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Industry groups call on the Federal Government to implement its anti-dumping system in light of the Asian economic crisis

PETER CAVE: Australian Industry groups are demanding the Federal Government rush in its new anti-dumping system in light of the Asian economic crisis. Changes include a slashing of the time for dumping rulings to be issued from the present 215 days to 155 days. The new system has been welcomed by the Industry Anti-Dumping Task Force and Chairman, Bruce McAlon, told John Taylor cheap imports are already flooding into Australia.

BRUCE McALON: It's always happening. It's reflective of the economic conditions of the era, I suppose. In times of recession, of course, the incidence of dumping increases dramatically and in the good times it declines.

JOHN TAYLOR: And what sort of industries are we looking at here?

BRUCE McALON: It's a broad spectrum of manufacturing industries, from food processing to chemicals, to textiles, to paper, glass and so on.

JOHN TAYLOR: Do you believe the Government's new anti-dumping system that they've promised to introduce and announced yesterday that they will introduce, will actually help combat the practice of dumping cheap imports on Australian markets?

BRUCE McALON: Yes, I do, and it's something that the manufacturing Task Force has been urging this government to do ever since it came to office. I think it's the singular most important initiative for manufacturing that's been shown by the Government, notwithstanding decisions on textiles, clothing and footwear and motor vehicles. This initiative by the Government will help to protect what we believe would be over 100,000 jobs. I believe that there is bipartisan support, both from the Opposition parties and the Democrats and others, for this legislation to be implemented as soon as possible. So we would be urging the Government to give high priority to the introduction of this legislation in this session of Parliament and to expedite its process through the Parliament in this session. So that's something we'll be urging the Government to do.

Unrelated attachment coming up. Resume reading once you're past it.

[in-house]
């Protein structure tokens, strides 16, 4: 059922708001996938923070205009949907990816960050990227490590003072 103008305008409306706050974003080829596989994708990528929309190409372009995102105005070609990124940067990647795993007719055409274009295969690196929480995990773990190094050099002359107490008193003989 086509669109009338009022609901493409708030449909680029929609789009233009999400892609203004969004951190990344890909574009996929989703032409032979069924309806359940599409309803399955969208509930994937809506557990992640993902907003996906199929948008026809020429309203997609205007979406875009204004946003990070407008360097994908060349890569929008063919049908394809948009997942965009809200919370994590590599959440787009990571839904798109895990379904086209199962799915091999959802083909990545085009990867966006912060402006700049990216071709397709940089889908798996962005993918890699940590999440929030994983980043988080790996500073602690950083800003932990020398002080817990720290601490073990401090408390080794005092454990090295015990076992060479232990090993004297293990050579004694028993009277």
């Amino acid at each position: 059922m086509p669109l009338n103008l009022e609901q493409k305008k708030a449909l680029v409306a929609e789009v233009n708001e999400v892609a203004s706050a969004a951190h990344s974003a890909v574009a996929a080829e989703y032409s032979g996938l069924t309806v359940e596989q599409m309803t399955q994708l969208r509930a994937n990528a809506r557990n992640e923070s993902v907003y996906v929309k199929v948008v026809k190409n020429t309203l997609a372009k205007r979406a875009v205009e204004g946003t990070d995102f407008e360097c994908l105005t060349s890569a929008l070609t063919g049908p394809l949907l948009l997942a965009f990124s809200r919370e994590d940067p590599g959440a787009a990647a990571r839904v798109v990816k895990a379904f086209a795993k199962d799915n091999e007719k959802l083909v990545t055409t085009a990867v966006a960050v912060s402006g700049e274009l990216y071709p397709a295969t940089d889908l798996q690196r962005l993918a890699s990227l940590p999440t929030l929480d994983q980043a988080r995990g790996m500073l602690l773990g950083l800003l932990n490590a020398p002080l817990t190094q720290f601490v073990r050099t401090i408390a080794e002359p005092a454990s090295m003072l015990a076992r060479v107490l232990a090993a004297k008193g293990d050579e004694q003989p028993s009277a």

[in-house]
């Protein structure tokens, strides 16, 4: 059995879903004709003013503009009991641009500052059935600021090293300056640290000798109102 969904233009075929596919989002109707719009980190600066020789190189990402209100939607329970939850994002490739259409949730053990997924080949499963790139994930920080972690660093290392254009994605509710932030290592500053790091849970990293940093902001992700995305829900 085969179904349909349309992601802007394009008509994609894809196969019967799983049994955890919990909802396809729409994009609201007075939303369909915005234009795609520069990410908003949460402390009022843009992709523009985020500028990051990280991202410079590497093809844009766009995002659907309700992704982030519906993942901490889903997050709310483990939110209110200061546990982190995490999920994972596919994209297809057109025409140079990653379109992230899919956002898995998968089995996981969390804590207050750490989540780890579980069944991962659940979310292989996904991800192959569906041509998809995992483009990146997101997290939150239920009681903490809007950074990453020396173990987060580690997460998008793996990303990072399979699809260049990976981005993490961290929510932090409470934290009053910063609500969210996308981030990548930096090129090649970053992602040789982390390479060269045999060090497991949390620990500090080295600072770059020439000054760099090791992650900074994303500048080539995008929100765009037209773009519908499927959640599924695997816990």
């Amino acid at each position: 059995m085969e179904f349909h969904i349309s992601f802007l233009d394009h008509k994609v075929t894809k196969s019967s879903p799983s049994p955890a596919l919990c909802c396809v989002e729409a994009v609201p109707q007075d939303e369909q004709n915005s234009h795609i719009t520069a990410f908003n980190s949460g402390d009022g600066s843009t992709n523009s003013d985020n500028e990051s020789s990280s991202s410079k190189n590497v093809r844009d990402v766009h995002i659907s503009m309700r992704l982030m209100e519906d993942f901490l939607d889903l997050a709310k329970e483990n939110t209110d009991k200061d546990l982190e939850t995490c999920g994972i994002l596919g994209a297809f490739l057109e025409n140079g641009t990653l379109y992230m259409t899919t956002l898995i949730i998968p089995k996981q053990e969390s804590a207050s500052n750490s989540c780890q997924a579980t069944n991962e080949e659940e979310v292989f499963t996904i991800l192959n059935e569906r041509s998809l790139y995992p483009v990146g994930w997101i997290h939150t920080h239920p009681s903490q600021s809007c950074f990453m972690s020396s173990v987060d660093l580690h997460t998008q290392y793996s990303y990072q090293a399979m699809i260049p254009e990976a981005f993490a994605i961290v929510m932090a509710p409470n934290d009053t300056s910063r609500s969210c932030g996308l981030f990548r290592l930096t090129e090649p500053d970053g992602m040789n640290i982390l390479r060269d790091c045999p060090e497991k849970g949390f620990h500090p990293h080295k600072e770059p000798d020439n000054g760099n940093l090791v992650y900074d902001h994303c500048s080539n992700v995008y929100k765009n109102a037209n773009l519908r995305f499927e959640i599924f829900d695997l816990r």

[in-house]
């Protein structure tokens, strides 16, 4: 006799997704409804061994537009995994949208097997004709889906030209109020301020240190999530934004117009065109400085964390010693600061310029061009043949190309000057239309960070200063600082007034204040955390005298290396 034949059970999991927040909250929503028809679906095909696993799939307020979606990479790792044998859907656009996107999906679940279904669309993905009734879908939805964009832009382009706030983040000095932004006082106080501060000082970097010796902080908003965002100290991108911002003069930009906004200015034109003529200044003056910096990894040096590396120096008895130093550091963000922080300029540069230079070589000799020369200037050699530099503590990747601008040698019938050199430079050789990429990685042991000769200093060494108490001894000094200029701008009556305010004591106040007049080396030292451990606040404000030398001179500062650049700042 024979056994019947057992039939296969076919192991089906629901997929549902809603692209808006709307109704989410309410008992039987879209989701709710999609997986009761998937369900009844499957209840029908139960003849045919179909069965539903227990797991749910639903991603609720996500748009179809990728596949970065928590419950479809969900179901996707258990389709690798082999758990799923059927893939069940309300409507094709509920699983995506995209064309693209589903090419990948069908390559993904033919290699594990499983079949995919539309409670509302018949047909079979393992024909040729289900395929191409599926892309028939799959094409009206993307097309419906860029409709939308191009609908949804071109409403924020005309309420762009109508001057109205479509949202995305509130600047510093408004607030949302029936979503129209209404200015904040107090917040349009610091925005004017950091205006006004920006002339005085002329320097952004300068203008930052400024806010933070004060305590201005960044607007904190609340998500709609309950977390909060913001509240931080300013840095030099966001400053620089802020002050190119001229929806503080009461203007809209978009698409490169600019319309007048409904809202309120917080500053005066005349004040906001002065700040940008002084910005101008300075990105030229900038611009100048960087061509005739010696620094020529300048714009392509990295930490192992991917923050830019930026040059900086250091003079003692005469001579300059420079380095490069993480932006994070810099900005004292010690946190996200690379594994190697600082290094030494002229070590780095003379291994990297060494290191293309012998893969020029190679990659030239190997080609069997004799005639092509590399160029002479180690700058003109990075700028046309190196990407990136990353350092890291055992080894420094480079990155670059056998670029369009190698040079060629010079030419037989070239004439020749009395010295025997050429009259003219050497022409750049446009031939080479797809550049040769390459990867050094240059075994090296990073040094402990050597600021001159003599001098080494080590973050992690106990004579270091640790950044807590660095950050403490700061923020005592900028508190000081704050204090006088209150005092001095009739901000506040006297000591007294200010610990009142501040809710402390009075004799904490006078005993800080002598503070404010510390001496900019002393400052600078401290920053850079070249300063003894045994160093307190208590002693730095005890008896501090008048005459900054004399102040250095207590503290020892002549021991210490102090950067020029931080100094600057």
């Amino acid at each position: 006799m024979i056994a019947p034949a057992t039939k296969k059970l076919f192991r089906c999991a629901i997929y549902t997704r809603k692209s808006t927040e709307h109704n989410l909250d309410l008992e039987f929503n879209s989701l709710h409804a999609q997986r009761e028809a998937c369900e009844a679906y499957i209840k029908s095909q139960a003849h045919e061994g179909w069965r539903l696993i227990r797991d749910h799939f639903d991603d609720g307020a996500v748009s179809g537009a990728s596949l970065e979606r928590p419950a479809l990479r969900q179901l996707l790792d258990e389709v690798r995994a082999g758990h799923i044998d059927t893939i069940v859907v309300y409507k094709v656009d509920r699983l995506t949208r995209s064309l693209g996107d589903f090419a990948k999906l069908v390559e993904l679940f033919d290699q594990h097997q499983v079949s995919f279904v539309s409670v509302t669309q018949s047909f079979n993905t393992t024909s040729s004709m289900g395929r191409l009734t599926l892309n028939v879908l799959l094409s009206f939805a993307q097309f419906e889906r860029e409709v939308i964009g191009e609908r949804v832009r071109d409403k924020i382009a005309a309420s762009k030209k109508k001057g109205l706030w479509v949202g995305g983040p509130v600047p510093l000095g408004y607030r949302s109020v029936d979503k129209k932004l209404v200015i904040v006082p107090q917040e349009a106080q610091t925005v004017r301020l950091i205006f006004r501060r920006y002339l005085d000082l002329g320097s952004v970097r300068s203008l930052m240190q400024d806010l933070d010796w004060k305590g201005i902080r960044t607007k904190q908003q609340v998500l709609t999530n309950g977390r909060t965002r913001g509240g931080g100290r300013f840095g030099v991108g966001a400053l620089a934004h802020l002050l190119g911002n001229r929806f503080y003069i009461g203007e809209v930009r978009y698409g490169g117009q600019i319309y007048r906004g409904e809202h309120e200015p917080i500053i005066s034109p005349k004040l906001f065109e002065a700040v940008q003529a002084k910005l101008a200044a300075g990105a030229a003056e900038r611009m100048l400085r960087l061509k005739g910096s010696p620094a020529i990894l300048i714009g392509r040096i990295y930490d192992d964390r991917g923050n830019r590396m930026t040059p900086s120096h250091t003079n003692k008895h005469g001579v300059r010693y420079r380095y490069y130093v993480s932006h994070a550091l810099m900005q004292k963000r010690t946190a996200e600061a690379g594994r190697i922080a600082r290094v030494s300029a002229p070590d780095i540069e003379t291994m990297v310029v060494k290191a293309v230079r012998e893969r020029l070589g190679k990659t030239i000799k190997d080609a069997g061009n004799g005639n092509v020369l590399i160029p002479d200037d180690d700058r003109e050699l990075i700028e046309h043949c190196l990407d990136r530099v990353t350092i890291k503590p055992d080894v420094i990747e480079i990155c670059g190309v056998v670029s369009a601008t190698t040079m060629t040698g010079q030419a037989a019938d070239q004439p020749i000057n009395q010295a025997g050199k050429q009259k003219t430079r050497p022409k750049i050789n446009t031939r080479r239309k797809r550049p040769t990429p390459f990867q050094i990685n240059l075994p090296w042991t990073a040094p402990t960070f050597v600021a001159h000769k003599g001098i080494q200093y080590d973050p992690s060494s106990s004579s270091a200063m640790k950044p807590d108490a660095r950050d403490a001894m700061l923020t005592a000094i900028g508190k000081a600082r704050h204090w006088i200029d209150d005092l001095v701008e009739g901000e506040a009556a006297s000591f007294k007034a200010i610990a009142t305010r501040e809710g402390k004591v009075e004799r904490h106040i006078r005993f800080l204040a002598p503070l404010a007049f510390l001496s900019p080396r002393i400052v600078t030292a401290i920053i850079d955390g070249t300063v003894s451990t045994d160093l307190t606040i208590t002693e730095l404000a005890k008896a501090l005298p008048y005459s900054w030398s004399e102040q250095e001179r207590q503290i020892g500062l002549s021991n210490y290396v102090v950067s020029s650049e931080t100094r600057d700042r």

JOHN TAYLOR: Do you think the incidence of dumping is going to increase, given the current Asian economic crisis?

BRUCE McALON: Well, I believe it will because, speaking to counterparts in the United States, Canada and Europe, those areas are gearing for an onslaught of dumped products. They think it's generally recognised that the Asian meltdown will cause those economies to try to export their way out of trouble, and when they do that, of course, there will be amongst those exports a high percentage of dumped product.

JOHN TAYLOR: And that means bad news for industry and jobs and profits in those countries that are targeted by-well, those targets that receive these cheap imports.

BRUCE McALON: Exactly. Exactly. And as the other nations in the world have got very good defence mechanisms against dumping and we don't, then of course we stand very vulnerable.

PETER CAVE: Bruce McAlon, the Chairman of the Industry Anti-Dumping Task Force.